Our library will display an alert with the message ‘Hello universe!’ when it is loaded. This is not very useful, since the user has no control on the message that is displayed and neither when the message is displayed. This would change if we could make our class Popup available as a global, like what happens when we load libraries like jquery or lodash in the browser, so that the user can use it as it sees fit. How can we accomplish this, if the code in our bundle is contained inside its own scope? Fortunately webpack helps us accomplish this, as described in https://webpack.github.io/docs/library-and-externals.html#examples, so let’s try it.
First we change our configuration as follows, by adding a new entry library:
entry: resolve(_dirname, 'src/index.js'),
path: path.resolve(_dirname, 'dist'),
What this means is that we want to make available the exported value from the entry module (src/index.js) as a global variable called Popup. For convenience we’ll also need to do a small adjustment to how we export the value, open src/index.js and substitute its content with the following line:
module.exports = require('./popup.js').default;
You may ask why we’re going back to using module.export instead of export, this is so that the exported library object is the Popup class itself, which is something I couldn’t accomplish with the export keyword. More at https://gist.github.com/junhanamaki/958e74889f7ad7da1f069927c29fa439.
Now fire up webpack-dev-server and go to http://localhost:8080/bundle, open the console and you should have access to class Popup:
Loading http://localhost:8080/webpack-dev-server/bundle won’t allow us to easily access Popup, because it loads our code inside an iframe. Also note that code changes won’t be loaded automatically when accessing through http://localhost:8080/bundle
Looks good, so let’s bundle our code. Just run the following command and the bundle will be available as dist/bundle.js:
$ npm run build
And we’re done… But wait, look at the size of our bundle.js, it’s over 1Mb! But our code is less than 20 lines! What gives?! Well as you may have guessed, this happens because we’re bundling lodash, reason why the file got so big. Now, there’s nothing wrong in doing so, but we could choose not to bundle lodash and assume that it will be available as a global, thus decreasing the size of our bundle, and for the purpose of this post we’ll assume just that.
lodash also makes available its functions as packages, so we could just include the one corresponding to capitalize to decrease the size of our bundle significantly.
Fortunately it’s quite simple to achieve this when using webpack. Following the instructions here, we’ll add the following line to our webpack.config.js:
This will indicate webpack to use lodash defined as global variable, so it will exclude it from our bundle. Running build again and we now should have a significantly smaller file than before, nice! Unfortunately we’re still not done yet, because these changes has the side effect of breaking our code when we run the server, since now it won’t recognize lodash… We can fix this by using different configurations based on environment, by improving on what we already have in webpack.config.js. There are several ways to achieve this, and the following is the solution that I arrived:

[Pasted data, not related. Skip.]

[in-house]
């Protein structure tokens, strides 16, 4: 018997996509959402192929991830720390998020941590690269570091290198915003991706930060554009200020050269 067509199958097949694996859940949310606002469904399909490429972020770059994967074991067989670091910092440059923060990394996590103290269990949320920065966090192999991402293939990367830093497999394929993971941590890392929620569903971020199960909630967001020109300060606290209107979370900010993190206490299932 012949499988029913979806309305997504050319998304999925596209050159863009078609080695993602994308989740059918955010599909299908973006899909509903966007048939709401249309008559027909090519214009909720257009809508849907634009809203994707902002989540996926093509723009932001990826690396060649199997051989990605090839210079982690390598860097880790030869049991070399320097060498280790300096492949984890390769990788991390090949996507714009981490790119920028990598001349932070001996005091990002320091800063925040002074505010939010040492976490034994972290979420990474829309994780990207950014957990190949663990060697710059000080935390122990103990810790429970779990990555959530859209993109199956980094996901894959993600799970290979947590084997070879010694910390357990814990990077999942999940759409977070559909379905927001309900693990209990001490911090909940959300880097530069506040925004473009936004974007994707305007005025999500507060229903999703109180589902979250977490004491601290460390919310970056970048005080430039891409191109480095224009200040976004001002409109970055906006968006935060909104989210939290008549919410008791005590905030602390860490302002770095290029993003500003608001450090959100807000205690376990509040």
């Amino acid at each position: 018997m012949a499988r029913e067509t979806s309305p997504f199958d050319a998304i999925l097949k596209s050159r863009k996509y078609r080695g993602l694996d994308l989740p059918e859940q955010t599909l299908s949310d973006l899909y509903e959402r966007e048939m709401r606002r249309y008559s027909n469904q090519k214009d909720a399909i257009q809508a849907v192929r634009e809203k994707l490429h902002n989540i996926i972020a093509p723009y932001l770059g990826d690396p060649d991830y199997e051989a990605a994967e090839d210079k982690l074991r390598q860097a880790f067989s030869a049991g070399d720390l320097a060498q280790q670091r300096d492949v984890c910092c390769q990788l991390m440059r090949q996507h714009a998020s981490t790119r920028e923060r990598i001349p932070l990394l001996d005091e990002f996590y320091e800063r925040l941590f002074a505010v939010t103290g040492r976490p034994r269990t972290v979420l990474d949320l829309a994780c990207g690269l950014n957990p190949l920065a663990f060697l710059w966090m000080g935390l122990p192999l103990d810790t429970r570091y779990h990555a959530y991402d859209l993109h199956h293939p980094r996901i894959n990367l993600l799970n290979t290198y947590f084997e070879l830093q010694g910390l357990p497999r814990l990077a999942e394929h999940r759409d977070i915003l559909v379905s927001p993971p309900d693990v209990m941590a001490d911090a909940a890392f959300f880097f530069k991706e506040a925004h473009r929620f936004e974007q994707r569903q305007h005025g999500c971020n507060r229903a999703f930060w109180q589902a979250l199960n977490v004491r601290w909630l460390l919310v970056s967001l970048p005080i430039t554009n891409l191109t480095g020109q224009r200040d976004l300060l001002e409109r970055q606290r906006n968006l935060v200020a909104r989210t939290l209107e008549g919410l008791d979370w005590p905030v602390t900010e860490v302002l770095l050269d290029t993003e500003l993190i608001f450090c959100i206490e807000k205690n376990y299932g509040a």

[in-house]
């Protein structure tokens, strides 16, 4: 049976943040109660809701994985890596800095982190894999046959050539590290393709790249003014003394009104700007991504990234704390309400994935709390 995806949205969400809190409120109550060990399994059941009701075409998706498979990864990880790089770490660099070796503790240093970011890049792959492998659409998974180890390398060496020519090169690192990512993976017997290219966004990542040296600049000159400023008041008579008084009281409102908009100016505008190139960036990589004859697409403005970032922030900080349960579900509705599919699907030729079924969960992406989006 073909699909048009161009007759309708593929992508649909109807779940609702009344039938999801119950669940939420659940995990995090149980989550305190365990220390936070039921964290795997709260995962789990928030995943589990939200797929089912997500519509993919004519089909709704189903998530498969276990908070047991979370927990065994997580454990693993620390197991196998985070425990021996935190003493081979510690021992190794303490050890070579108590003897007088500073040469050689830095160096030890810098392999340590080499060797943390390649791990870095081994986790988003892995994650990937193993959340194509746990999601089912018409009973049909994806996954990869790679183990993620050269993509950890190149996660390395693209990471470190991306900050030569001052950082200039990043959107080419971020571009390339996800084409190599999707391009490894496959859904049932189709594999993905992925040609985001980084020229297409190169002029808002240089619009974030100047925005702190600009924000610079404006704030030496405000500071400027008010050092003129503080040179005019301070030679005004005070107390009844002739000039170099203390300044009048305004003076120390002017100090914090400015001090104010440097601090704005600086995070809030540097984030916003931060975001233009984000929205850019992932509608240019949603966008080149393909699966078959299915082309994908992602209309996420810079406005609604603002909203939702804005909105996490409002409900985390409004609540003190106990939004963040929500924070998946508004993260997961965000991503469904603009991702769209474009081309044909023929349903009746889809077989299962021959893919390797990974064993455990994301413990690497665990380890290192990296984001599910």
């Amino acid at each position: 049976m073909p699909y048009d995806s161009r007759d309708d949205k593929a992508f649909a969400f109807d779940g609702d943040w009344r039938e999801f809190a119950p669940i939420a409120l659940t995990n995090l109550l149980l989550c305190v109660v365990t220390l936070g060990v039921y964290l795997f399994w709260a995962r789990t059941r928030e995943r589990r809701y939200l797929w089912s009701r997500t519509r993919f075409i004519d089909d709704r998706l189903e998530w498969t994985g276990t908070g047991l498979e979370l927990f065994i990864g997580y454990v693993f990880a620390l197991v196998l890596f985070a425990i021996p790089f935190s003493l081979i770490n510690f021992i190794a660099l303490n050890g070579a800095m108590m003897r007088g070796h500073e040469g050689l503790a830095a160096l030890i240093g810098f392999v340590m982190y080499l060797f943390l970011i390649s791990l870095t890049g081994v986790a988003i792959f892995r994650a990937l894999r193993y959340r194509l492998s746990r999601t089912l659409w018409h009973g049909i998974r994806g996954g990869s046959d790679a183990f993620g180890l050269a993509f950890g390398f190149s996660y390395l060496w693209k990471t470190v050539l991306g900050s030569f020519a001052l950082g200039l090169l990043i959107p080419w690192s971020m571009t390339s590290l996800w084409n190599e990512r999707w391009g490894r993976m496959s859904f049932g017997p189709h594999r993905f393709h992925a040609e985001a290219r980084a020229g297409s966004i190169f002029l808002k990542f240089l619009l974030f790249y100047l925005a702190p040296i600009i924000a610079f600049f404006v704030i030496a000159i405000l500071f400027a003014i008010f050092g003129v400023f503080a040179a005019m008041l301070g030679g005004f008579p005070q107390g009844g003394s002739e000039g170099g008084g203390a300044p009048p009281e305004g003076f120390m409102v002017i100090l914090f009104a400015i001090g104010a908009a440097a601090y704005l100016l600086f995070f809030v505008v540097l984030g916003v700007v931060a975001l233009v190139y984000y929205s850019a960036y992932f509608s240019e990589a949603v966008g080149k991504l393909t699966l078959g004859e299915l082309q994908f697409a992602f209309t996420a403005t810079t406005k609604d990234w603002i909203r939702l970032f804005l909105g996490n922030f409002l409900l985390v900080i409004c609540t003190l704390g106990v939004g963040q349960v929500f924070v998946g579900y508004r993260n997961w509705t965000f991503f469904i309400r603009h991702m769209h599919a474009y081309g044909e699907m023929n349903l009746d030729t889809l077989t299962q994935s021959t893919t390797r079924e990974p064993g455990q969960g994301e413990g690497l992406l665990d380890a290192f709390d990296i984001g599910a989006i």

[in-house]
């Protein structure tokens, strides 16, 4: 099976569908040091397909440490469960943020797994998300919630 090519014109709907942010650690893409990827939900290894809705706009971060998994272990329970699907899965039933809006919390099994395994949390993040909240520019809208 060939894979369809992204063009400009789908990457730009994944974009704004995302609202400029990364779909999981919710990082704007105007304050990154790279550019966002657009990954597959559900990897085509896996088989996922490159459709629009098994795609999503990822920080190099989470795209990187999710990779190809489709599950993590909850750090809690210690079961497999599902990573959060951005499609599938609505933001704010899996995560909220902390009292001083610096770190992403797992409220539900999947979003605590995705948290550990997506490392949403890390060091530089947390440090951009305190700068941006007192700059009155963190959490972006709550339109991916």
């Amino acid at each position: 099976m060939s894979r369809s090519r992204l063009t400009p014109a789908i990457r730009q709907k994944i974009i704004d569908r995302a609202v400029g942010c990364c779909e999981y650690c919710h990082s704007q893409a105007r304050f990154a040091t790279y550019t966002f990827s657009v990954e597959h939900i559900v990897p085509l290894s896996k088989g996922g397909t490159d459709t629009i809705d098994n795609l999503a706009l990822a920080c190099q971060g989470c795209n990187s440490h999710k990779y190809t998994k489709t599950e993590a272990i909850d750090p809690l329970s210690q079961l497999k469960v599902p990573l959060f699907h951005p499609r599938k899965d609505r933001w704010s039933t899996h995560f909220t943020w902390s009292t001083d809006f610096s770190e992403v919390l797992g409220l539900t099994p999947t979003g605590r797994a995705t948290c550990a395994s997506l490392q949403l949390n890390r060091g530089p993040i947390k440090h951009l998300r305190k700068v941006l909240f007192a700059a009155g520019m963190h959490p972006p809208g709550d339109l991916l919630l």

So we created three configurations based on the value set in NODE_ENV, corresponding to:
- dev_bundle: configuration to generate bundle for development, thus including source map (notice how we changed from inline to regular source map, so that is generated in another file);
- prod_bundle: configuration to generate bundle for production, where the code is minified;
- development (default): our original configuration, which is used during our development process.
And we also need to update our package.json to make use of this new configurations. Just change the value under scripts as follows:
"start": "node_modules/.bin/webpack-dev-server --progress",
"rebuild": "npm run clear & npm run build",
"build": "npm run build:dev & npm run build:prod",
"build:dev": "NODE_ENV=dev_bundle node_modules/.bin/webpack",
"build:prod": "NODE_ENV=prod_bundle node_modules/.bin/webpack",
"clear": "rm -rf dist",
"test": "node_modules/.bin/mocha --compilers js:babel-register",
"test:browser": "node_modules/.bin/karma start"
We now have three new scripts, one to build our bundle with dev_bundle’s configuration, another for prod_bundle, and a rebuild, which will clear the folder before doing build. We also updated our build script to build both the dev_bundle and prod_bundle at the same time. We keep the rest the same, so that it uses the original configuration.
All we have to do is run the following command to generate the bundles:
$ npm run rebuild
Today’s code is available here.
Thanks for reading!